Russia Wipes Opposition Sites From The Internet
"I don't even know if anyone is reading this anymore."
Russia has all but eliminated the free media as it fights an information war against the West over Ukraine, with prosecutors blocking independent websites and other publications making editorial changes under obvious Kremlin pressure.
Russia's general prosecutor's office announced late Thursday that it was blocking the independent news websites Kasparov.ru, run by chess champion and self-exiled opposition figure Garry Kasparov, EJ.ru, and Grani. ru for inciting "illegal activity" and participating in unsanctioned protests. Prosecutors also banned anti-corruption activist Alexey Navalny's blog, by far the country's most popular and a flashpoint for anti-Putin sentiment, on the grounds that posting to it violated the terms of his house arrest, which bars him from using the internet.
"I don't even know if anyone is reading this anymore," read a post on Navalny's blog. The post said Navalny's wife, Yulia Navalnaya, and his Foundation for Fighting Corruption have been running the blog since Navalny's bail was revoked Feb. 28. Numerous Twitter users reported that LiveJournal, the service hosting Navalny's blog, and the Ekho Moskvy radio website, which reposted it, were entirely unavailable on some internet providers, though Russia's internet registry said they had not been banned.
Russia passed a law late last year allowing prosecutors to ban websites that promote "rioting, racial hatred, or extremism" without a court order. The law also covers websites with foreign servers, which will be banned in Russia if their owner ignores a cease and desist letter. According to a list published by internet freedom activists, the only other websites to be banned under the law promote Islamic radicalism or white supremacism.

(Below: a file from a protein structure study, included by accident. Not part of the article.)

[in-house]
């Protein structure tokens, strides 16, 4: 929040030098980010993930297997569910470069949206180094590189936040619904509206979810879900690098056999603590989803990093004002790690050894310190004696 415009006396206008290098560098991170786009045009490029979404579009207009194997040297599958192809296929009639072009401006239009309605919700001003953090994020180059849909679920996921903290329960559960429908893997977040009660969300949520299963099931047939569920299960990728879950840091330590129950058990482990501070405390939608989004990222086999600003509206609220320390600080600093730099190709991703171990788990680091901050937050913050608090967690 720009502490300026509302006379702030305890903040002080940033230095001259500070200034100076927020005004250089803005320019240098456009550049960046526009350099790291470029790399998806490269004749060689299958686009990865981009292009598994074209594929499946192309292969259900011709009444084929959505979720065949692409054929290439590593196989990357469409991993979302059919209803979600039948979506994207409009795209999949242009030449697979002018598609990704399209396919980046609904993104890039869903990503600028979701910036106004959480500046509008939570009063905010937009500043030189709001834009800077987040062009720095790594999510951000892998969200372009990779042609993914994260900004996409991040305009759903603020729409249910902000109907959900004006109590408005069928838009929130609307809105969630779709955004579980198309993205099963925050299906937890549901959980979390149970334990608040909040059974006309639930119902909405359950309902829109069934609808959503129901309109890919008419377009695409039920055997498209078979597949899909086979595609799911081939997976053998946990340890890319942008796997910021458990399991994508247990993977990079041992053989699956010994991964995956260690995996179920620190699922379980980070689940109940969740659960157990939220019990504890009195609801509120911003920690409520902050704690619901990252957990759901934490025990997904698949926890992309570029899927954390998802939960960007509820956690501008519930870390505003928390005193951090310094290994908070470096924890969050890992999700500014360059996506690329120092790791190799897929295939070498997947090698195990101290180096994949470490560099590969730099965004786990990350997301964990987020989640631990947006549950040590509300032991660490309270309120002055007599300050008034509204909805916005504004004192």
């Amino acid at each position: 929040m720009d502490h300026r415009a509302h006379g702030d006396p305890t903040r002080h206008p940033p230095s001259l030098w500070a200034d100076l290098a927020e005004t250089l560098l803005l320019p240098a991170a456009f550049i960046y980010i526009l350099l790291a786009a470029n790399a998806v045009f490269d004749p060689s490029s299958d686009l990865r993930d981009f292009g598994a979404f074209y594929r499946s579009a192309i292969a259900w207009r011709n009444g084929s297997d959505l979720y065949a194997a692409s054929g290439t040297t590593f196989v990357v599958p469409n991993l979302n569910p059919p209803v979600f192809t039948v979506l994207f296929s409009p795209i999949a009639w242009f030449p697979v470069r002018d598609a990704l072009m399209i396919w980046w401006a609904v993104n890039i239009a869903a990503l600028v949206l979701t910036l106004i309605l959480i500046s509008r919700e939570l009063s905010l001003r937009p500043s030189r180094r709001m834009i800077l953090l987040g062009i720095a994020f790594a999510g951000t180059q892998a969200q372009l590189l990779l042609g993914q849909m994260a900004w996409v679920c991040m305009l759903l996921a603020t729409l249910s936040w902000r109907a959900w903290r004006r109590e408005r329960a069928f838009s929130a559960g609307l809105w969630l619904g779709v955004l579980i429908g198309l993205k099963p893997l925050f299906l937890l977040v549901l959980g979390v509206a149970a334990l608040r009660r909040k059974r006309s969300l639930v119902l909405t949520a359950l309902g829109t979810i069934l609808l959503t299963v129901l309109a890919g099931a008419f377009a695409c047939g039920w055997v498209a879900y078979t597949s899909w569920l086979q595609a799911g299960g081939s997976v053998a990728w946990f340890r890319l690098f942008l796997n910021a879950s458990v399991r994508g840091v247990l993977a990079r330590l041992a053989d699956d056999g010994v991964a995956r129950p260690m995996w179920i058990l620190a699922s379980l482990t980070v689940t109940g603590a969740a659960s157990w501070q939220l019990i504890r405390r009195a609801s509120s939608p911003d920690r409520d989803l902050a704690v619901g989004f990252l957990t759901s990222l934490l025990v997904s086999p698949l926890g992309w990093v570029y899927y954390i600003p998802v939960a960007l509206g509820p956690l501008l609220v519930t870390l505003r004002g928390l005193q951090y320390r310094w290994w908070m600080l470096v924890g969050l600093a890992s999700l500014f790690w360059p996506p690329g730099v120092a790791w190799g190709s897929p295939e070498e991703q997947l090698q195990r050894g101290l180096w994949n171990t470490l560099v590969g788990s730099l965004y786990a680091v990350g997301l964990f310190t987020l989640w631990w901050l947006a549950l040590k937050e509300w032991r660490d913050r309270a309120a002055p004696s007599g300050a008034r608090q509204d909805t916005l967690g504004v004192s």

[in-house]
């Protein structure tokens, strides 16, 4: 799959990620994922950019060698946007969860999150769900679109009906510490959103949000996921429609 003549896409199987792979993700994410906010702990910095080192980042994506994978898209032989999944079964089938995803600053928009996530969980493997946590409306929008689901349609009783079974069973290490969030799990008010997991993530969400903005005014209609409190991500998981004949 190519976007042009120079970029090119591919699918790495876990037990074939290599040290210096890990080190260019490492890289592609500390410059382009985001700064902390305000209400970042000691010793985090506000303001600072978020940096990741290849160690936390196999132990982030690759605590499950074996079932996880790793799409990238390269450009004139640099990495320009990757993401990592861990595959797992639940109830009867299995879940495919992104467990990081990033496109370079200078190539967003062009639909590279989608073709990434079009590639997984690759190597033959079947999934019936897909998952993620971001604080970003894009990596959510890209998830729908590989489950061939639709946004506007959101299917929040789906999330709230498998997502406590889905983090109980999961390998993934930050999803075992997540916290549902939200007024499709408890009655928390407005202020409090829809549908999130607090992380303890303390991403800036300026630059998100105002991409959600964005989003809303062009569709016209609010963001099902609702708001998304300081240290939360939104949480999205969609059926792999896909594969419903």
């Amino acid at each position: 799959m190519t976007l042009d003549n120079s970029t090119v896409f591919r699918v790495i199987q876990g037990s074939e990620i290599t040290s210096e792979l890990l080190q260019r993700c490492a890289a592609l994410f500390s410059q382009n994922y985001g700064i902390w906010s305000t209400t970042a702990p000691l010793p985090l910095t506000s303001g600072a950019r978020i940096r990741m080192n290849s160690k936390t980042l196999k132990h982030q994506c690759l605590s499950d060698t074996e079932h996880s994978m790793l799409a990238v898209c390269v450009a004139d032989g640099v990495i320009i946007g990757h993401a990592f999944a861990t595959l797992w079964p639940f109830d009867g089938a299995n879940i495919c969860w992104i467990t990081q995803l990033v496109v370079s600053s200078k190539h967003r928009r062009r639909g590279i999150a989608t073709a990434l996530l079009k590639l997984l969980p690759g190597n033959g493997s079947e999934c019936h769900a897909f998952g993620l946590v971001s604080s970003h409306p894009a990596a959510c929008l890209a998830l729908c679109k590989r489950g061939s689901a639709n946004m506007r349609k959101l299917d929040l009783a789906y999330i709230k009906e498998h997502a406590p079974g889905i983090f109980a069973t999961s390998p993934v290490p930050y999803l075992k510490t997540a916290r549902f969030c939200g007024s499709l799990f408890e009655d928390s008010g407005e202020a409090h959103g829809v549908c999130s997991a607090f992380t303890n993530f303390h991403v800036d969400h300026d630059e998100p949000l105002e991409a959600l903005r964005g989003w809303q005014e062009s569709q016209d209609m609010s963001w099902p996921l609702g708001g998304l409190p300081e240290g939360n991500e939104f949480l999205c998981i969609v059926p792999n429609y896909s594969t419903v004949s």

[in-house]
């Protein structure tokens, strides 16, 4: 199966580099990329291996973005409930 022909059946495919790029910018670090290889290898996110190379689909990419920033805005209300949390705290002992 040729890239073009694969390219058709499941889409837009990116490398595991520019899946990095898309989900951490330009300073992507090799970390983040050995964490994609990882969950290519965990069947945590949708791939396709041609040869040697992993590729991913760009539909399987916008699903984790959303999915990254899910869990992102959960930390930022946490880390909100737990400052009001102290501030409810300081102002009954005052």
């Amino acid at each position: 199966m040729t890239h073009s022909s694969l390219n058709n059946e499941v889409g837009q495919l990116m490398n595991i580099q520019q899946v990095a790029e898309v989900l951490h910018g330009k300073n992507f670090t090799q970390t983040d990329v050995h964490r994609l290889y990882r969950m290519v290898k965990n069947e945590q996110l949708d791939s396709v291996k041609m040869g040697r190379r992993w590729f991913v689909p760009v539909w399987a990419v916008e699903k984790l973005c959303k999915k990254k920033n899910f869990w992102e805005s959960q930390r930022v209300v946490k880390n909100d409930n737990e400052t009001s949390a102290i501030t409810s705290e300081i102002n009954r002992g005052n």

Russian President Vladimir Putin quickly moved to monopolize television, the majority of Russians' sole source of news, in the early 2000s shortly after he took power, but for years was largely content to allow the country's few dissenters space in print and online. After opposition activists bypassed an effective national media blackout through social and digital media to organize unprecedented demonstrations against him that catapulted Navalny to national fame, however, Russia began making steps to rein in the country's few independent publications and passed a law allowing it to block websites on request.
The political crisis in Ukraine has seen the Kremlin escalate its efforts to assert control over the flow of information, with every major independent publication making surprise masthead changes under obvious political pressure. Thirty-nine employees of Lenta.ru, the country's most popular independent news site, quit en masse Thursday after their owner unexpectedly fired its editor-in-chief. The founder of VK, Russia's wildly popular Facebook clone, was forced out of the company in January by Kremlin-linked investors after pressure over his efforts to resist censoring opposition pages.